Meeting Leonard Cohen: How I kept darkness at bay in Middle East war zones and beyond
As a teenager growing up in Vancouver in the 1970s, I was always enamoured of a tale my mother told that, if fate had dictated, could have made me Leonard Cohen’s love child.
It was 1966 and he was a young poet on tour. She was a 22-year-old half-Lebanese beauty, working to get my father through university. I was a good two years away from incarnation.
Thank you dear Leonard for the gift of your songs – They have helped me navigate the shifting waters of my heart, and acted as beacons when the storms came
They met at one of his readings on campus, and she invited him for a dinner of tabouleh and svihah, giving him her number. A few hours later he rang, but my father answered. Leonard never came.
Unlike Leonard, my father was a man of few words, and he never divulged what the conversation had entailed. Later, when he disappeared into absentee fatherism - as popular in the 1970s as Cohen’s music- abandoning us for a commune in the wilderness and several other families, I clung to my mother’s story about Leonard, imagining what might have transpired if the “golden voice” had been my daddy.
All the lyrics, most of the chords
I grew up singing his songs and playing them on my guitar. By age 12, while my peers were deep into Blondie and The Ramones, I knew all the lyrics and most of the chords to his music.
When I was a 20-year-old student of Spanish literature in Madrid, writing a thesis on surrealist poetry and carrying a book of Lorca poems with me in my knapsack, I used to sing his songs for tourists at the Parque Retiro, making them into deep flamencoised incantations. One day, those incantations bore fruit.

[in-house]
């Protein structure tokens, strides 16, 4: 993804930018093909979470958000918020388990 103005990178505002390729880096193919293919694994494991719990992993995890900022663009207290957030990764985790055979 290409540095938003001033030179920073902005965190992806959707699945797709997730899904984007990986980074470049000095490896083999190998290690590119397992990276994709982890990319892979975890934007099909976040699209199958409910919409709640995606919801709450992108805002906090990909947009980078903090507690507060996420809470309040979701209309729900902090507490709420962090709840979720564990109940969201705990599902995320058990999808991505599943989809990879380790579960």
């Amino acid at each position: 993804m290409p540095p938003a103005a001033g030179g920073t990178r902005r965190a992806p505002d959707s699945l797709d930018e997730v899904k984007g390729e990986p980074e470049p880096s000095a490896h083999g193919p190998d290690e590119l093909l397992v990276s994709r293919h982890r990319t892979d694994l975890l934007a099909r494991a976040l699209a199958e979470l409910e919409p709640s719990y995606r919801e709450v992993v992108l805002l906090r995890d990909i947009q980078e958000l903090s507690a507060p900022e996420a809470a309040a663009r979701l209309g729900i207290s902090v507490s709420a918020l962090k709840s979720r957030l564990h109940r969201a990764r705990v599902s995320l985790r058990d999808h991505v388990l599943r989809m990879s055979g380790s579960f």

It was Ramadan, May 1988, and I was even more spaced out than usual, subsisting on a strange student diet of fig cakes and arroz y garbanzo. After an afternoon at the Prado, I found myself wandering one evening near the Palacio de Deportes and magically happened upon a Leonard Cohen "en concierto esta noche" sign.
But what would I do? How would I ever afford a ticket?
'That angel really helped me'
A scalper appeared as if on cue. I reached into my wallet and found a 10-pound note I had been saving for emergencies. Soon I had a ticket.
I was quite early, so decided to write a note to Leonard on one of the two Angel de la Musica postcards – a Renaissance painting of a cherub singing with a lute in hand - I had acquired that day at the Prado.
He came out of the backstage door looking like a kindly Jewish grandfather, not quite the lady-killer I had imagined
I told the whole dinner-that-never-was story, mentioned that I was a singer-songwriter myself and, hopefully, gave it to a stagehand who said he would pass it on.
Five glorious hours later, after hits from his then current I’m Your Man album, like the Lorca-inspired Take This Waltz and golden oldies like So Long Marianne (I had purchased a pirated cassette tape of Songs of Leonard Cohen in the Madrid metro and the first few chords at the beginning of that song always made me choke up with nostalgia for some kind of Canada I longed for), it happened. I got to meet Leonard.